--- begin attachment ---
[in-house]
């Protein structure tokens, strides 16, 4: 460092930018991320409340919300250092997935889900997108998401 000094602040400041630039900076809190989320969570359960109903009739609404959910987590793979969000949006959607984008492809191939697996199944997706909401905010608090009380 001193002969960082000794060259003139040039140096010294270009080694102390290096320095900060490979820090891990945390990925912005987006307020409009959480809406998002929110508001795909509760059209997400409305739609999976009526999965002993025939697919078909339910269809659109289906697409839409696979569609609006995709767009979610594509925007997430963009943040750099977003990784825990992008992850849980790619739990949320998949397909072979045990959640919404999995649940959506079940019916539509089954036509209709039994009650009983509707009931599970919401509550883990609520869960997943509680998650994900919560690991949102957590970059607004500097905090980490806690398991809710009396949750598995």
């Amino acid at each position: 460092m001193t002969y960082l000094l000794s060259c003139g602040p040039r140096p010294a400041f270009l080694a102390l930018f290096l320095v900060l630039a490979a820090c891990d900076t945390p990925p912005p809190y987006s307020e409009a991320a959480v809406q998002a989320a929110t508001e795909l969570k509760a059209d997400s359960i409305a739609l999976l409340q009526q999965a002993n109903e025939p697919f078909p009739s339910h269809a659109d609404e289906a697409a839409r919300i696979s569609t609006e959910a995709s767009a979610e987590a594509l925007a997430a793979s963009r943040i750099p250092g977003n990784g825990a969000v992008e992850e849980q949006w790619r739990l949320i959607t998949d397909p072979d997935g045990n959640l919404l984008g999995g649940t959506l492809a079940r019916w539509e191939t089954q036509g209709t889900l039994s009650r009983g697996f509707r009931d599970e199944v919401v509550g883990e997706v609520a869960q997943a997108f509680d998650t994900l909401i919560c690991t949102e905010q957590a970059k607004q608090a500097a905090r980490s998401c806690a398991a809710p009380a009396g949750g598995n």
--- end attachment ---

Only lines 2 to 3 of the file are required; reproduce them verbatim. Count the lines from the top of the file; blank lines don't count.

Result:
């Protein structure tokens, strides 16, 4: 460092930018991320409340919300250092997935889900997108998401 000094602040400041630039900076809190989320969570359960109903009739609404959910987590793979969000949006959607984008492809191939697996199944997706909401905010608090009380 001193002969960082000794060259003139040039140096010294270009080694102390290096320095900060490979820090891990945390990925912005987006307020409009959480809406998002929110508001795909509760059209997400409305739609999976009526999965002993025939697919078909339910269809659109289906697409839409696979569609609006995709767009979610594509925007997430963009943040750099977003990784825990992008992850849980790619739990949320998949397909072979045990959640919404999995649940959506079940019916539509089954036509209709039994009650009983509707009931599970919401509550883990609520869960997943509680998650994900919560690991949102957590970059607004500097905090980490806690398991809710009396949750598995």
């Amino acid at each position: 460092m001193t002969y960082l000094l000794s060259c003139g602040p040039r140096p010294a400041f270009l080694a102390l930018f290096l320095v900060l630039a490979a820090c891990d900076t945390p990925p912005p809190y987006s307020e409009a991320a959480v809406q998002a989320a929110t508001e795909l969570k509760a059209d997400s359960i409305a739609l999976l409340q009526q999965a002993n109903e025939p697919f078909p009739s339910h269809a659109d609404e289906a697409a839409r919300i696979s569609t609006e959910a995709s767009a979610e987590a594509l925007a997430a793979s963009r943040i750099p250092g977003n990784g825990a969000v992008e992850e849980q949006w790619r739990l949320i959607t998949d397909p072979d997935g045990n959640l919404l984008g999995g649940t959506l492809a079940r019916w539509e191939t089954q036509g209709t889900l039994s009650r009983g697996f509707r009931d599970e199944v919401v509550g883990e997706v609520a869960q997943a997108f509680d998650t994900l909401i919560c690991t949102e905010q957590a970059k607004q608090a500097a905090r980490s998401c806690a398991a809710p009380a009396g949750g598995n």